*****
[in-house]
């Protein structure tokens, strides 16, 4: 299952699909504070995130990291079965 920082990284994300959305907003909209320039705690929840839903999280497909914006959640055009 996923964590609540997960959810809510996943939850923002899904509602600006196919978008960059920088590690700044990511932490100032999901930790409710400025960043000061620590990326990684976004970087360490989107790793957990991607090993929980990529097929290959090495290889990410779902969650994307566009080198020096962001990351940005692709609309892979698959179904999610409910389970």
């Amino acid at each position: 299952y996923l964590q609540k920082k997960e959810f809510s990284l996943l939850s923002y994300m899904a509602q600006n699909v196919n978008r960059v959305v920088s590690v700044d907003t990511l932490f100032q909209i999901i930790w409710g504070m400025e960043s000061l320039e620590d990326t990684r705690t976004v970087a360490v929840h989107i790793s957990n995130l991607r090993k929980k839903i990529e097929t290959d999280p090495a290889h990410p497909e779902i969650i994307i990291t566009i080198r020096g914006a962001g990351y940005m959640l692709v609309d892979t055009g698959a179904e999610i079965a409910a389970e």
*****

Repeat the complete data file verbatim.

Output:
[in-house]
């Protein structure tokens, strides 16, 4: 299952699909504070995130990291079965 920082990284994300959305907003909209320039705690929840839903999280497909914006959640055009 996923964590609540997960959810809510996943939850923002899904509602600006196919978008960059920088590690700044990511932490100032999901930790409710400025960043000061620590990326990684976004970087360490989107790793957990991607090993929980990529097929290959090495290889990410779902969650994307566009080198020096962001990351940005692709609309892979698959179904999610409910389970």
């Amino acid at each position: 299952y996923l964590q609540k920082k997960e959810f809510s990284l996943l939850s923002y994300m899904a509602q600006n699909v196919n978008r960059v959305v920088s590690v700044d907003t990511l932490f100032q909209i999901i930790w409710g504070m400025e960043s000061l320039e620590d990326t990684r705690t976004v970087a360490v929840h989107i790793s957990n995130l991607r090993k929980k839903i990529e097929t290959d999280p090495a290889h990410p497909e779902i969650i994307i990291t566009i080198r020096g914006a962001g990351y940005m959640l692709v609309d892979t055009g698959a179904e999610i079965a409910a389970e």